Luxury home builder Toll Brothers, in a preliminary earnings report today, announced that home-building revenues dropped 22 percent in the first quarter compared to the same quarter last year, while builder Standard Pacific Corp. this week reported a $440.9 million net loss in fourth-quarter 2007.
Builder D.R. Horton Inc. is scheduled to discuss its first-quarter earnings in a conference call Thursday.
Toll Brothers reported home-building revenues of $842.7 million in the first quarter of the 2008 fiscal year that ended Jan. 31, down from $1.09 billion in first-quarter 2007.
The company had net contracts valued at $375.3 million in the first quarter, down 50 percent compared to the value of contracts in first-quarter 2007. Its backlog of $2.4 billion worth of homes at the close of first-quarter 2008 was down 42 percent from a backlog valued at $4.15 billion at the end of first-quarter 2007.
"The housing market remains very weak in most areas. Based on current traffic and deposits, we are not yet seeing much light at the end of the tunnel," said Robert I. Toll, company chairman and CEO, in a statement.
And Joel H. Rassman, the company’s chief financial officer, stated, "With conditions still weak in most markets, we expect to continue to face challenging times ahead." He said the company estimates that pre-tax write-downs in the first quarter will be between $150 million and $300 million.
Toll Brothers had $950 million in cash and about $1.2 billion available under its multibank credit facility at the close of the first quarter, the company also reported.
Its cancellation rate of 28.4 percent in the first quarter was down from a rate of 29.8 percent in first-quarter 2007.
The average price per unit of gross contracts signed in the 2008 fiscal year’s first quarter was $634,000, down 13.2 percent compared to $730,000 in first-quarter 2007.
Stock in Toll Brothers was trading at $21.68 per share as of 1:54 p.m. E.T. today, down 19 cents compared to the previous day’s closing price.
Home builder Standard Pacific Corp., meanwhile, reported a $440.9 million net loss in fourth-quarter 2007 compared with a net loss of $98.4 million for that quarter in 2006, and announced that the company has "substantially exited" the Tucson and San Antonio markets.
The net loss for the full year in 2007 was $767.3 million, or $11.85 per share. That compares to net income of $123.7 million, or $1.85 per share, in 2006.
Stephen J. Scarborough, chairman, CEO and president for Standard Pacific, said in a statement that the company has faced "unprecedented housing market conditions," and worked to reduce inventory, sell lots, lower its overhead and reduce its geographic footprint.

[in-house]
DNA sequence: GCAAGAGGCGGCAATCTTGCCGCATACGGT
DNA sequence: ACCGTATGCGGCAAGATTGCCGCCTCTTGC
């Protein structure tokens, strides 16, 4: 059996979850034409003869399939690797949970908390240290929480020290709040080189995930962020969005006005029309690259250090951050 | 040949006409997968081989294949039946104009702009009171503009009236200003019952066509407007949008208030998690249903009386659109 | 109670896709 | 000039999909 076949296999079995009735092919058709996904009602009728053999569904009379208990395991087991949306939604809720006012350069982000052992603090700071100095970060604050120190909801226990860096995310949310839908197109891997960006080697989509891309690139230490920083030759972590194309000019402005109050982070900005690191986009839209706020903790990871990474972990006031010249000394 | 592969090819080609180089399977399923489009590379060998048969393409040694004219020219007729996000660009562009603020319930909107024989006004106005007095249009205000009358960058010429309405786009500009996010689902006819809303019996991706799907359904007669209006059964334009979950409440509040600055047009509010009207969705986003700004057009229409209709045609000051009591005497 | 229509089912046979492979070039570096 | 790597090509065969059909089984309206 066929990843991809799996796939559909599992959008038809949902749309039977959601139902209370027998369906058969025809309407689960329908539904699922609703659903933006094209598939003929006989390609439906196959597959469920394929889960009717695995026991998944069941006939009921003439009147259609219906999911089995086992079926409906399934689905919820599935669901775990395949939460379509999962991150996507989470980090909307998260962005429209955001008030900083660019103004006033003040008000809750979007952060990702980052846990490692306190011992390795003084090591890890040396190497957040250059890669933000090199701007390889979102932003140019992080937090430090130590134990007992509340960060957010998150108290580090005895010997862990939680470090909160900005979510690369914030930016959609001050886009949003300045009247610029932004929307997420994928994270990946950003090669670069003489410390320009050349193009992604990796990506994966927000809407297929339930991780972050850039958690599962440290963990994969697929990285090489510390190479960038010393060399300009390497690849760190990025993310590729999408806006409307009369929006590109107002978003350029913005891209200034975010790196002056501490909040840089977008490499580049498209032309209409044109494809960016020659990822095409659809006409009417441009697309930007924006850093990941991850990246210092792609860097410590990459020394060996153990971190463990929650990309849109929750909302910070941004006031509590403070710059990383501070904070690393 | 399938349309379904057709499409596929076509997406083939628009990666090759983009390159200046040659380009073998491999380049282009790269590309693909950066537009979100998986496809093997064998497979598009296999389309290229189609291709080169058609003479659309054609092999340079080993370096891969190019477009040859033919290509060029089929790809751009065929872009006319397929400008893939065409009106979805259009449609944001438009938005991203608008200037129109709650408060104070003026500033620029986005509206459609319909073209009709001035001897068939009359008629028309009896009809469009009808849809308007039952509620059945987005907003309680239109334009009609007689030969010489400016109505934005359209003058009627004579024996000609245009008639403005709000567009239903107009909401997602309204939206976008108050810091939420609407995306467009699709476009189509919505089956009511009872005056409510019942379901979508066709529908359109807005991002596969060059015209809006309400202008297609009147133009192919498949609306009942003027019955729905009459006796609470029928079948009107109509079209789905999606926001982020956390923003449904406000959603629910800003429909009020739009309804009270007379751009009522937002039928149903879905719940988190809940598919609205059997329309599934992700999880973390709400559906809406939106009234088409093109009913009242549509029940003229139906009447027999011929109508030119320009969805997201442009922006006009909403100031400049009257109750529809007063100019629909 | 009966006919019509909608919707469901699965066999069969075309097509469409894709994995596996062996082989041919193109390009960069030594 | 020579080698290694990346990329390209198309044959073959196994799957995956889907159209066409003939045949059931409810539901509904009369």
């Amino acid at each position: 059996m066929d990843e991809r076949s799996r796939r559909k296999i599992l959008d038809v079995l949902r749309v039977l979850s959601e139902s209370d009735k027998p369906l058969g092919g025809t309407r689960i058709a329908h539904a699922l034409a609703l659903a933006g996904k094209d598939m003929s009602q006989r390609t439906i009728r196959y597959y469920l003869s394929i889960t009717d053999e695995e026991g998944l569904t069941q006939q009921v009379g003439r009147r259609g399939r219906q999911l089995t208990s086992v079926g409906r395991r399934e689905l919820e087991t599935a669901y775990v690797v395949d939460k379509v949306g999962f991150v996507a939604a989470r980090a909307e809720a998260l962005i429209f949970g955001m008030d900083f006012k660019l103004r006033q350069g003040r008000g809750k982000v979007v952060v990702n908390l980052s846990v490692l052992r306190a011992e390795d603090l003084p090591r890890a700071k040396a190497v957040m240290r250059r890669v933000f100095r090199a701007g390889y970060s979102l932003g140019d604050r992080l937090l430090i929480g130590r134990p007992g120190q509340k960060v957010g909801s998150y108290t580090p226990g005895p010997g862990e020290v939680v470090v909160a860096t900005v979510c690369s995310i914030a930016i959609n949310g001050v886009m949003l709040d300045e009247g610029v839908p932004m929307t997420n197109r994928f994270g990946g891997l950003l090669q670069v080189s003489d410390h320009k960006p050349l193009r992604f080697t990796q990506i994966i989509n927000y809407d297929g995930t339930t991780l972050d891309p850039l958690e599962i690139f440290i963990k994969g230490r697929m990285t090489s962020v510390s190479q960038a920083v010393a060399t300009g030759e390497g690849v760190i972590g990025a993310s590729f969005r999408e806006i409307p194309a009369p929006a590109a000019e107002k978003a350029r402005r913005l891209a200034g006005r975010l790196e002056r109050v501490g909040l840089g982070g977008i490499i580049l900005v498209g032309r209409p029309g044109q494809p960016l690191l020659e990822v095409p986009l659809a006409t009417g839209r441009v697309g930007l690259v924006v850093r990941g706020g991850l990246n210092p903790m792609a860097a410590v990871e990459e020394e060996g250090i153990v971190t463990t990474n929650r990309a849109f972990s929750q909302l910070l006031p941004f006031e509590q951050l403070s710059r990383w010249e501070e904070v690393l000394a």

"As we enter 2008, we anticipate that housing market conditions will continue to weaken, resulting in a decrease in companywide deliveries. In response, we plan to cut new-home starts, new community openings and spends for land acquisitions and site development costs, and continue to balance overhead to sales levels. Based on our current view of market conditions, we expect to generate positive cash flow during the year even after paying off the remaining balance of the 2008 senior notes," he said in an earnings announcement.
The company reported home-building revenues of $933.6 million in the fourth quarter, down from $1.2 billion in fourth-quarter 2006. Also, the company reported that new-home deliveries shrank 23 percent year-over-year in the fourth quarter, to 2,150. Net new-home orders fell 11 percent year-over-year in the fourth quarter, while the cancellation rate declined to 37 percent compared with 44 percent in fourth-quarter 2006.
At the end of the fourth quarter, Standard Pacific had a backlog of 1,279 homes valued at $443 million. That compares to a backlog of 2,443 homes valued at $885 million in fourth-quarter 2006.
The company’s average home price in California during fourth-quarter 2007 dropped 23 percent compared to the same quarter in the previous year, the company reported, due to increased incentives and discounts, among other factors.
A 20 percent drop in home-building revenues in fourth-quarter 2007 compared to the prior year’s quarter was due mostly to a 23 percent drop in new-home deliveries and also to a 6 percent decline in the company’s consolidated average home price to $384,000, Standard Pacific reported.
The company reported a $180.5 million impairment charge in fourth-quarter 2007 relating to an accounting standard, which put the company out of compliance with a covenant in its $900 million revolving credit facility at the end of the quarter. ON Jan. 30 Standard Pacific "obtained from its bank group a waiver until March 30 … of any default arising from the noncompliance," the company reported in an earnings statement, and Standard Pacific "intends to commence further discussions with its banks to amend its covenant package."
Standard Pacific had pretax impairment charges of $433.5 million in the fourth quarter, including $211.4 million related to land sold or held for sale.